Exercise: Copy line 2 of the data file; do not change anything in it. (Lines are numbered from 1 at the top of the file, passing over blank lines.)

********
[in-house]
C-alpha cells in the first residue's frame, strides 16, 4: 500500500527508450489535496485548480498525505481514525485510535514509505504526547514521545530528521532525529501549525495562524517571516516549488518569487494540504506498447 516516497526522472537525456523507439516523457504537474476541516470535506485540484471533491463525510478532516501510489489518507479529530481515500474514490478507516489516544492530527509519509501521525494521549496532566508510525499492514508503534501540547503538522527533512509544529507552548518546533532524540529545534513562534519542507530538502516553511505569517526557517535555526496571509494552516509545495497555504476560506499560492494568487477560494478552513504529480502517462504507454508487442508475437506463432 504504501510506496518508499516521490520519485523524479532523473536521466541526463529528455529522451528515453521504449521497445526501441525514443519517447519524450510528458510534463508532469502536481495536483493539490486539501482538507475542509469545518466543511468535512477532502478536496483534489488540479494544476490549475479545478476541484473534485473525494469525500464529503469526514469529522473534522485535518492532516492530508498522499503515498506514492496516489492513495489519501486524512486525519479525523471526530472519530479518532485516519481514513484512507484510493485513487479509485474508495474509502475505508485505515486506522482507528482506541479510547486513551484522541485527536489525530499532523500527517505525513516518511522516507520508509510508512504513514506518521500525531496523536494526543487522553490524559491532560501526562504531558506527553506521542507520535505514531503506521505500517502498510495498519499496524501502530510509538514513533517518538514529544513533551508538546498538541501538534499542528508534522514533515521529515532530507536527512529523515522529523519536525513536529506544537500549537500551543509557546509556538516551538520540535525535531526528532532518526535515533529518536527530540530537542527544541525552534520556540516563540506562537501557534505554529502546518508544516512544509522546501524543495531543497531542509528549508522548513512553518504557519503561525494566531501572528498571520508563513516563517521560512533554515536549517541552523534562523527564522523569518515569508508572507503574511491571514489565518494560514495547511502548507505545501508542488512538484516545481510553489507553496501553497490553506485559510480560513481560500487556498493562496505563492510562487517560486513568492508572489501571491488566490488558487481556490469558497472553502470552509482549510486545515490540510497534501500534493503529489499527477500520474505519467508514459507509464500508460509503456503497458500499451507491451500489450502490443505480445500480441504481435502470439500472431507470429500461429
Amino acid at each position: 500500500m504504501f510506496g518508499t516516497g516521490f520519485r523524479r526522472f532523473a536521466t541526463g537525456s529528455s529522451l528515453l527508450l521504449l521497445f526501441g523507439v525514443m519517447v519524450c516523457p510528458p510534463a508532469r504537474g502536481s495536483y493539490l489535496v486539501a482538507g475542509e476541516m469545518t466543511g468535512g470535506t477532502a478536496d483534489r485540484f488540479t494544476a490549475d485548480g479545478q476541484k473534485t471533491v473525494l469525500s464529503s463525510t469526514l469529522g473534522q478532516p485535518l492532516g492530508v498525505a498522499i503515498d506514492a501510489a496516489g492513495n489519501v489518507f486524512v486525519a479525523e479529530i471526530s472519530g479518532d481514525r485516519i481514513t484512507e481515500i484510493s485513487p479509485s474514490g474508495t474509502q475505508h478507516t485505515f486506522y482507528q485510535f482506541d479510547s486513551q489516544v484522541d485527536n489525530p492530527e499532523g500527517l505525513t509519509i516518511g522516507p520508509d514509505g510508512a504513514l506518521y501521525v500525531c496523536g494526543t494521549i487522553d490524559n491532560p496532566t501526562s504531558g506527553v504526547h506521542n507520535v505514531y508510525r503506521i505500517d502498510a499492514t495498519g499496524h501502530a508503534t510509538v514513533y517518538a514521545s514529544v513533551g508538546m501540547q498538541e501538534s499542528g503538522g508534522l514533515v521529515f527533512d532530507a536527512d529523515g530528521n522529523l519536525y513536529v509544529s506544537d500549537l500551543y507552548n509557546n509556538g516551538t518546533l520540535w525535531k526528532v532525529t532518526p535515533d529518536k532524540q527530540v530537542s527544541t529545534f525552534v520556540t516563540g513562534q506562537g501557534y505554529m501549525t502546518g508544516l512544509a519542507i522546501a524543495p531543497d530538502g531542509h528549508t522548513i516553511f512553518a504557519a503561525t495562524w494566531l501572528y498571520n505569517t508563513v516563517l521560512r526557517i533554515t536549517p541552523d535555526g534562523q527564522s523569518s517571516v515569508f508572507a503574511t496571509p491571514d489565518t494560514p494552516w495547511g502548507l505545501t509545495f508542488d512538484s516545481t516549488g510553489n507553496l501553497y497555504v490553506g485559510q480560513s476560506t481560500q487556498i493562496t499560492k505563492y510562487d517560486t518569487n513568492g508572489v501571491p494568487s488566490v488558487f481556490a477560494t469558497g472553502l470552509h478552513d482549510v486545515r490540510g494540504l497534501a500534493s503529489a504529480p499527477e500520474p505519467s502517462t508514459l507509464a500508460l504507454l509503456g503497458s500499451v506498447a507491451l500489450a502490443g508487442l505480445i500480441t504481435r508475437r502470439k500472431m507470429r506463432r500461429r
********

C-alpha cells in the first residue's frame, strides 16, 4: 500500500527508450489535496485548480498525505481514525485510535514509505504526547514521545530528521532525529501549525495562524517571516516549488518569487494540504506498447 516516497526522472537525456523507439516523457504537474476541516470535506485540484471533491463525510478532516501510489489518507479529530481515500474514490478507516489516544492530527509519509501521525494521549496532566508510525499492514508503534501540547503538522527533512509544529507552548518546533532524540529545534513562534519542507530538502516553511505569517526557517535555526496571509494552516509545495497555504476560506499560492494568487477560494478552513504529480502517462504507454508487442508475437506463432 504504501510506496518508499516521490520519485523524479532523473536521466541526463529528455529522451528515453521504449521497445526501441525514443519517447519524450510528458510534463508532469502536481495536483493539490486539501482538507475542509469545518466543511468535512477532502478536496483534489488540479494544476490549475479545478476541484473534485473525494469525500464529503469526514469529522473534522485535518492532516492530508498522499503515498506514492496516489492513495489519501486524512486525519479525523471526530472519530479518532485516519481514513484512507484510493485513487479509485474508495474509502475505508485505515486506522482507528482506541479510547486513551484522541485527536489525530499532523500527517505525513516518511522516507520508509510508512504513514506518521500525531496523536494526543487522553490524559491532560501526562504531558506527553506521542507520535505514531503506521505500517502498510495498519499496524501502530510509538514513533517518538514529544513533551508538546498538541501538534499542528508534522514533515521529515532530507536527512529523515522529523519536525513536529506544537500549537500551543509557546509556538516551538520540535525535531526528532532518526535515533529518536527530540530537542527544541525552534520556540516563540506562537501557534505554529502546518508544516512544509522546501524543495531543497531542509528549508522548513512553518504557519503561525494566531501572528498571520508563513516563517521560512533554515536549517541552523534562523527564522523569518515569508508572507503574511491571514489565518494560514495547511502548507505545501508542488512538484516545481510553489507553496501553497490553506485559510480560513481560500487556498493562496505563492510562487517560486513568492508572489501571491488566490488558487481556490469558497472553502470552509482549510486545515490540510497534501500534493503529489499527477500520474505519467508514459507509464500508460509503456503497458500499451507491451500489450502490443505480445500480441504481435502470439500472431507470429500461429